What are the challenges for the corporate sector in the post-pandemic era?
The pandemic has undoubtedly brought about a profound change in the challenges faced by companies. Many priorities have changed for managers, stakeholders, and investors.
First, I would point to digitalization. We are in a new era where digital development is profoundly transforming our companies. Striking the right balance between the digital and analogue worlds is one of the biggest challenges for companies post-pandemic.
Secondly, business leaders need to focus on sustainable development more than ever, with a strong emphasis on implementing corporate social responsibility from the perspectives of the environment, society, the economy, and employee stability. Investors evaluate organizations not only on the basis of their economic performance, but also the environmental, social and governance (ESG) aspects of companies, as these have a clear impact on earnings.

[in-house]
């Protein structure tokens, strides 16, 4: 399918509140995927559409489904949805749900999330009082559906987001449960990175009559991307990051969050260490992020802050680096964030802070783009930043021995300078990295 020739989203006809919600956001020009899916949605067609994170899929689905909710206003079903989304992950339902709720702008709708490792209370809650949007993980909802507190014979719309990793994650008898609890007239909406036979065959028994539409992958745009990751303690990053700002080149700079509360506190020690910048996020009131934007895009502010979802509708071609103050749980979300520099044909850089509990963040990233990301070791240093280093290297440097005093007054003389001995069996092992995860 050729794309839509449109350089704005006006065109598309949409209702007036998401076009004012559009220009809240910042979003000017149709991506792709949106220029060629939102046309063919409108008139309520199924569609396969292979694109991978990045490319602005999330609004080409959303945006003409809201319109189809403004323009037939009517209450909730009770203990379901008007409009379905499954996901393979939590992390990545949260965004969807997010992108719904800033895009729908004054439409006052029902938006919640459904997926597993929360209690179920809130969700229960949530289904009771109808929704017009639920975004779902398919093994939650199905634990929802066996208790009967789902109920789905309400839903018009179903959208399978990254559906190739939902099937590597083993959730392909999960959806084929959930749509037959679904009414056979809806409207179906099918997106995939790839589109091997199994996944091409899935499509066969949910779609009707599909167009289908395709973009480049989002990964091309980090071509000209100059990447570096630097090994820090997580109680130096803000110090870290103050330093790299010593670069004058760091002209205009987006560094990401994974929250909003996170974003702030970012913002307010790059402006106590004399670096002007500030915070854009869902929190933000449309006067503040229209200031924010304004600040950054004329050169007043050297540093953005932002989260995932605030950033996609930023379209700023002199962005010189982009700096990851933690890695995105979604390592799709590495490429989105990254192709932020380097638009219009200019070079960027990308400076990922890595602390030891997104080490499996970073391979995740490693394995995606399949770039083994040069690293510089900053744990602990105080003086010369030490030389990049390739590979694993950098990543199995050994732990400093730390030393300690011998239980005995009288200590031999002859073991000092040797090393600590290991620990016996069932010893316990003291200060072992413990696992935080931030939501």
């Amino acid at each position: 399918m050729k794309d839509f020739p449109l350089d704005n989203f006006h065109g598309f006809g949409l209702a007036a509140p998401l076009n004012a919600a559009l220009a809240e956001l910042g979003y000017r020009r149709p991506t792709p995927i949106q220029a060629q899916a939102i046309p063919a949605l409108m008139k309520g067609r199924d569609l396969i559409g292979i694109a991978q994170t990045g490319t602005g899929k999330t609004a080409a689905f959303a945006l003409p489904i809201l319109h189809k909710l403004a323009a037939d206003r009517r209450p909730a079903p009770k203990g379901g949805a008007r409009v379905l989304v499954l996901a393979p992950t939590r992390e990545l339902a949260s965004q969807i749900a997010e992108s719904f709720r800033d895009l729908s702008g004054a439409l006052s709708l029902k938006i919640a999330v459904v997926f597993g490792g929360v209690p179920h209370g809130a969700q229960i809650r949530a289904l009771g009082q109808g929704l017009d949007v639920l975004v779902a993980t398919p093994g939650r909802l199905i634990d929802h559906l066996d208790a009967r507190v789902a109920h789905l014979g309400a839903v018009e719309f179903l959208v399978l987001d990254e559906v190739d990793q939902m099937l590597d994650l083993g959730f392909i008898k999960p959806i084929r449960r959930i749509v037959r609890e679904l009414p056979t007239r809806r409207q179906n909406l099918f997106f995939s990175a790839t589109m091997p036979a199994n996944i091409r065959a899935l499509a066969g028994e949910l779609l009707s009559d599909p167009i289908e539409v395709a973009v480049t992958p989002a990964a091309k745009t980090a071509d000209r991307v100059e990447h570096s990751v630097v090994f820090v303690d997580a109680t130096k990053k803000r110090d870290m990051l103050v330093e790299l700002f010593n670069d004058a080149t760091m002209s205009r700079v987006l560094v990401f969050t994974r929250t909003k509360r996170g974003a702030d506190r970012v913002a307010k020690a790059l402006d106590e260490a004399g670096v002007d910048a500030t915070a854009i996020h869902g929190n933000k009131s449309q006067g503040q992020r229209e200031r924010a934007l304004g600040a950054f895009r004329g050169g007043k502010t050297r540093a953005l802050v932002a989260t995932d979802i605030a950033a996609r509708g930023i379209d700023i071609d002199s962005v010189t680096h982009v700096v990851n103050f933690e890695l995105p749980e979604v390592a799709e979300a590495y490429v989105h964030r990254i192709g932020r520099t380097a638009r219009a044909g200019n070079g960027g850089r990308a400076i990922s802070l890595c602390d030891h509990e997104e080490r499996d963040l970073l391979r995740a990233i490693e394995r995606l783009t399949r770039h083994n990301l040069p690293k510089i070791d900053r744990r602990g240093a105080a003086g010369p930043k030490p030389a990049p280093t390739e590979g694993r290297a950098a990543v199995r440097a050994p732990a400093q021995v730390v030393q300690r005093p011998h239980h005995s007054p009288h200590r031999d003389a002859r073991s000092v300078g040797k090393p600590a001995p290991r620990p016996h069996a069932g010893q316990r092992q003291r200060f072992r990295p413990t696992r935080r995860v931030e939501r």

Finally, businesses need to be aware that consumer priorities have changed, with greater value being placed on health and personal and social well-being. Shareholders and investors are also prioritizing companies that care for and improve the world.
Business leaders need to focus on sustainable development more than ever
What added value does your firm provide that you believe can be the key to dealing with these challenges?